August 23, 1995:
The Director of European Affairs for the National Security Council, died August 19, 1995 when the armored vehicle in which he was riding plunged off a mountainside in Bosnia.
He was one of three US diplomats killed on their way to Sarajevo to discuss new peace plans in the Balkans. He lived in Herndon. Born in Wurzburg, Germany, Colonel Drew grad from Louisa County High School in Virginia and earned degrees in journalism and political science from the University of North Carolina at Chapel Hill in 1970. He earned a master's degree in political science at Chapel Hill in 1972 and a doctorate in government and foreign affairs from the University of Virginia in 1986.
He served as an operational intelligence officer here and abroad until 1980. From then until 1983 and again in 1989, he taught political science at the Air Force Academy. He was named a National Security Fellow at Harvard's John F. Kennedy School of Government in 1989, leaving a year later to become US Assistant for Defense Operations and Policy for NATO in Brussels. He became a professor of national security policy at the National War College in January 1994 and moved to Herndon this January to serve as NATO Branch Chief in the Directorate for Strategic Plans and Policy of the Joint Chiefs of Staff.
Colonel Drew's military awards include the Defense Superior Service Medal, the Meritorious Service Medal with 2 OLC, and Air Force Commendation Medal with 1 OLC. He wrote several books and articles on national security, including “NATO From Berlin to Bosnia: Trans-Atlantic Security in Transition” and “NSC-68: Forging the Strategy of Containment.”
Survivors include his wife, Sandra Snyder Drew, and 2 children, Samantha and Phillip, all of Herndon. Funeral services will be at 10 am tomorrow at the Ft Myer Post Chapel, followed by burial in Arlington National Cemetery.
August 24, 1995:
JACKSON HOLE, Wyoming – President Clinton will interrupt his summer vacation tomorrow and return home to attend the memorial svce for 3 US diplomats who died Sat in a crash en route to Sarajevo. “He wanted to pay his respects to the Americans who were killed and to attend the svces with their friends and families,” said Dep White House Press Secy Ginny Terzano. “He knew each of them personally,” she added. Mr Clinton decided early yesterday morning to attend the svces at Ft Myer Chapel in Arlington. First lady Hillary Rodham Clinton will accompany the president on the trip. The bodies of Robert Frasure, 53, the Special American Envoy to the former Yugoslavia, Joseph Kruzel, 50, Deputy Assistant Secretary of Defense, and Air Force Col Samuel Nelson Drew, 47, a National Security Council aide, were flown to Washington, DC yesterday. They will be buried at Arlington National Cemetery.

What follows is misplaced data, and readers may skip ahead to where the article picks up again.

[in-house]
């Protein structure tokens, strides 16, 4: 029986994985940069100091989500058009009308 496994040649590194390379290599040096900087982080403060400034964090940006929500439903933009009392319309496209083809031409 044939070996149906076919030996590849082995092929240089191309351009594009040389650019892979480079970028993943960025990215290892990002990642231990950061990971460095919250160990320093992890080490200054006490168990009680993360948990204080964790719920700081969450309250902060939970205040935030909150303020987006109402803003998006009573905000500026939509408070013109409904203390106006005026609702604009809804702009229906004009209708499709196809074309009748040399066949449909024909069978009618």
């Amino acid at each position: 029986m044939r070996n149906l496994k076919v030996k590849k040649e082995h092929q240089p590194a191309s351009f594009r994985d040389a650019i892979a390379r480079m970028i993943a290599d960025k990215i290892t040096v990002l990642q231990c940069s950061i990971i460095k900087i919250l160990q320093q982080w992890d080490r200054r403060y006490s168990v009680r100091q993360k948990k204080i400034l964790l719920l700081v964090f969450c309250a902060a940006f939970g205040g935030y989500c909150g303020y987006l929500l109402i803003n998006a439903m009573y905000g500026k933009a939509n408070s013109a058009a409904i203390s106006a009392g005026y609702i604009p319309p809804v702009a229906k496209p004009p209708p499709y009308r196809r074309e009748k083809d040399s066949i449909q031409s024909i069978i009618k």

Mr Clinton does not plan to attend the individual funeral services or the interments, Miss Terzano said. She said that Mr Frasure will be buried today and Col Drew and Mr Kruzel will be buried on Thursday.
Mr. Clinton's return home follows some criticism of his decision on Sat to express condolences from a golf course and his phone calls to the wives of the 3 from the greens of Teton Pines Golf Course some 10 miles from Jackson. Aides, however, defended the president and characterized the criticisms as unfair since the president spent a large chunk of time Saturday reviewing the fatal Bosnian peace trip by his three aides.
Current plans are for Mr Clinton to fly home tomorrow, attend the 2-hour memorial service, and then fly back here. He does not plan to make a stop at the White House, although those plans could change. Former Presidents Bush and Reagan similarly broke from their vacations to return to the Oval Office. Mr Reagan, for example, returned September 2, 1983, after the Soviet Air Force shot down Korean Air Lines Flight 007 off the coast of the Soviet Union. Mr Bush returned August 22, 1991, after a coup attempt against Soviet President Mikhail Gorbachev.
While the deaths of the three diplomats will make it more difficult to sell the Clinton peace plan, Mr Clinton wants the effort to push forward, according to administration officials. The top US peace envoy, Asst Secy of State Richard Holbrooke, is already drawing up a new peace negotiation team to return soon to Bosnia.
December 15, 1995:
President Clinton awarded the Presidential Citizens Medal postumously to 3 US diplomats killed in August in Bosnia-Herzegovina. Air Force Col Nelson Drew, Ambassador Robert Frasure and Joseph Kruzel were killed when their military vehicle plummeted down a mountainside cliff while on a diplomatic mission in Bosnia.
A picture at Samuel Nelson Drew's grave site taken in June of 1999. (L-R) Leonard M. Cowherd III, Laura V. Cowherd & Colby A. Cowherd, all cousins of Colonel Drew.
Leonard was set to enter West Point in a few days. He had attended Nelson's funeral in 1995. He was killed in Iraq on 16 May 2004 and is buried “down the hill” in Section 60.
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Michael Robert Patterson was born in Arlington and is the son of a former officer of the US Army. So it was no wonder that sooner or later his interests drew him to American history and especially to American military history. Many of his articles can be found on renowned portals like the New York Times, Washingtonpost or Wikipedia.
Reviewed by: Michael Howard